You will need to be a courageous teacher to use it and I have faith that you are capable of that courage. (Lucky for you the people at Top Shelf created a teacher guide for book 1 as well.)

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Unlike many civil rights stories in other media, the experiences of the movement are extremely visceral thanks to Nate Powell’s art. March moved me and helped me identify with Representative Lewis in a way that no prose text or film has done previously. I felt pain when Representative Lewis gets beaten on the Edmund Pettus Bridge. I was sick to my stomach when protesters were harassed and taunted by other citizens. I choked up when Powell revealed the bombing of the 16th Street Baptist Church even though I knew it was coming. And I completely broke down at the end when President Obama is inaugurated and he and Representative Lewis exchange a few words. Students need to engage directly with the emotions that March brings up.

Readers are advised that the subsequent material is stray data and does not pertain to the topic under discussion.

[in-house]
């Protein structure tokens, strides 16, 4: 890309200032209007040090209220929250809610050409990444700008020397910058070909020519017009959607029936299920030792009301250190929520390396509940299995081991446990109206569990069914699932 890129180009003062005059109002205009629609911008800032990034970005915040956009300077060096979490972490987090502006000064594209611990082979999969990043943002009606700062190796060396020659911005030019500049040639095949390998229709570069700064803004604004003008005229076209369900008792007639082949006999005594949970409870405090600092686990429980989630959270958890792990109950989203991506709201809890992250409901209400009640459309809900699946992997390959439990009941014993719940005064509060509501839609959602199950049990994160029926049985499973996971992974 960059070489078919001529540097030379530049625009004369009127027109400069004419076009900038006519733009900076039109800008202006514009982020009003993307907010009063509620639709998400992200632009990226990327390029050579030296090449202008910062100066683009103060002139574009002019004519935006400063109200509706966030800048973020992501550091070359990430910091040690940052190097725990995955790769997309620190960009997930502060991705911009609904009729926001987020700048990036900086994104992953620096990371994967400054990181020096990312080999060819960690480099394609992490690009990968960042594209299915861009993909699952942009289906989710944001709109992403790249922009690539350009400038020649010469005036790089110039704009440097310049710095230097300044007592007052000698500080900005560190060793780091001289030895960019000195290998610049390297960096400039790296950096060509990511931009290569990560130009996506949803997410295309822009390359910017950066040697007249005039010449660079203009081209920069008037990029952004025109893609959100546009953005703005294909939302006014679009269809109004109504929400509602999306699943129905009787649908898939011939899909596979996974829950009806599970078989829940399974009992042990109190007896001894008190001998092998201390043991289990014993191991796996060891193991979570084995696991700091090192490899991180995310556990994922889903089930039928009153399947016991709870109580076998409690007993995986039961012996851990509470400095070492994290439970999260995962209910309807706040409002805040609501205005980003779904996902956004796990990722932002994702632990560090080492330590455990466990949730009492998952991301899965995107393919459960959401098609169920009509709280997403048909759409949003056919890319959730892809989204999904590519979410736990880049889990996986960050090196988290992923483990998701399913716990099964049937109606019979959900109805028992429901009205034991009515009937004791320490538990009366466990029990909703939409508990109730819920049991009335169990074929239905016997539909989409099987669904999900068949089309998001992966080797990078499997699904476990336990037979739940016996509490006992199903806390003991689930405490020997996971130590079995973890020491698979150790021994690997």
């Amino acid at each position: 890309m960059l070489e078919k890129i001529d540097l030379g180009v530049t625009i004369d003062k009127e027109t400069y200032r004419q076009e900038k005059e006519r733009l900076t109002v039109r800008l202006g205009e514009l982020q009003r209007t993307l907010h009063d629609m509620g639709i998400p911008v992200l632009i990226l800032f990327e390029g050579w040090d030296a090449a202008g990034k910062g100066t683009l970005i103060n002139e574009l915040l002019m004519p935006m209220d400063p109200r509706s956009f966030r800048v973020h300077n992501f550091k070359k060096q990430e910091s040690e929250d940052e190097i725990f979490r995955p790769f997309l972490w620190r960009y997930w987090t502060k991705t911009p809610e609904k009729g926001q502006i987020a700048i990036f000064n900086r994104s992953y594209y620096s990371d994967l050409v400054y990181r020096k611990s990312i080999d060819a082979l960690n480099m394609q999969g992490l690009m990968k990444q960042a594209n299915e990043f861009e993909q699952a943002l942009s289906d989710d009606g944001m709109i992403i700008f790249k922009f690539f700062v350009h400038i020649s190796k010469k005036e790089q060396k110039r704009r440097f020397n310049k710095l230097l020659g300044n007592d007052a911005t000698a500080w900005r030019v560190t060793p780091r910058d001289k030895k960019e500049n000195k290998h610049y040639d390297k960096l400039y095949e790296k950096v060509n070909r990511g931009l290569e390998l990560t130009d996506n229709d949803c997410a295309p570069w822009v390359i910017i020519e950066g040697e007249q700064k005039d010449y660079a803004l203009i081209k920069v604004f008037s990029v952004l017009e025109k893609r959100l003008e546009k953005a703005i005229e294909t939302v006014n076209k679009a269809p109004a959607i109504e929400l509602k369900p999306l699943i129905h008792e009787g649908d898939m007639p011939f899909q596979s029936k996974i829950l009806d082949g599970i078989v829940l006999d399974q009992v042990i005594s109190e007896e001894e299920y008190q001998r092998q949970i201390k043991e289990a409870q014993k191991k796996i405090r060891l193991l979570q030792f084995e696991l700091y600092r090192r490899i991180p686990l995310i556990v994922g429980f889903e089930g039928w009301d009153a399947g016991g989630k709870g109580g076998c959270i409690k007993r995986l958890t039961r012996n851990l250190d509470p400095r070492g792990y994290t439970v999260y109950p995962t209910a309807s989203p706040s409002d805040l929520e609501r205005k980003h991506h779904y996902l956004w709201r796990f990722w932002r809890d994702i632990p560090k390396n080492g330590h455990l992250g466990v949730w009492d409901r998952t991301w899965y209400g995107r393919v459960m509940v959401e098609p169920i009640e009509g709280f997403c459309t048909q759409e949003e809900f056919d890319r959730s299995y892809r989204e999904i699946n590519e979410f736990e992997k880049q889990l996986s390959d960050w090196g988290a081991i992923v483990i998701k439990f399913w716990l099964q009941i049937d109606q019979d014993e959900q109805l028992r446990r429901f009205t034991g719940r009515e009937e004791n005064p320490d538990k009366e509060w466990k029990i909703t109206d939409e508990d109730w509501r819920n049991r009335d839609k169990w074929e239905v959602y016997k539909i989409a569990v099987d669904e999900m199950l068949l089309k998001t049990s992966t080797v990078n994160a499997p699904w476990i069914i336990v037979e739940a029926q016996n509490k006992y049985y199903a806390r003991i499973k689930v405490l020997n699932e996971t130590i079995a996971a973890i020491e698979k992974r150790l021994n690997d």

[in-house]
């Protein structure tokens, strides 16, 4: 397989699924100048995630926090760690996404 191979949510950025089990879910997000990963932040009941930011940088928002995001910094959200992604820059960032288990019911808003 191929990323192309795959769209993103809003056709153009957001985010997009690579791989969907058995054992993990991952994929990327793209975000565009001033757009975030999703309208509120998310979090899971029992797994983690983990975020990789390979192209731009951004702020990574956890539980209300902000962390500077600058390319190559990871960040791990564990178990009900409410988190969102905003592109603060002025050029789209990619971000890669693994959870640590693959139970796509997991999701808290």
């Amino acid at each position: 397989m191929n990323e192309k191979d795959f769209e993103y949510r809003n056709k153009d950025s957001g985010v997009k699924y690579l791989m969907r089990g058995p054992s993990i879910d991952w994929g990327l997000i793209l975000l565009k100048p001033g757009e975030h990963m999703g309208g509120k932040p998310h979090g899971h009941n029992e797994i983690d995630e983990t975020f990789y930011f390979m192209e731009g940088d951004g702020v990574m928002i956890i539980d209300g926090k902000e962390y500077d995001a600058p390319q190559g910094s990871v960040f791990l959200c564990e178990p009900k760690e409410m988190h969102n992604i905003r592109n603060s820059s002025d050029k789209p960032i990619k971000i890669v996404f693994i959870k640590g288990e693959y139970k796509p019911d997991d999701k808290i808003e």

march-marchIt’s easy to just keep using the Letter from Birmingham Jail. It’s easy to stick with excerpts from “I Have a Dream.” They are known. They are safe. They’re excellent. They also keep the brutality at a distance. The conversations stay intellectual. Those texts avoid images of adult white men beating young black boys. They avoid the emotional pain and embarrassment of being repeatedly turned away from a lunch counter. Of having your church burned to the ground. They avoid the repeated arrests and the reality of putting one’s body on the line for the sake of justice.

March steps directly into that challenging space and as a teacher will force you to do the same. You owe your students an honest representation of historical struggle for justice. The dominant narrative that paints Dr. King as an infallible saint who never disturbed anyone. The dominant narrative tells us Rosa Parks as some tired old lady and does them a disservice and that narrative is a disservice to the movement as a whole.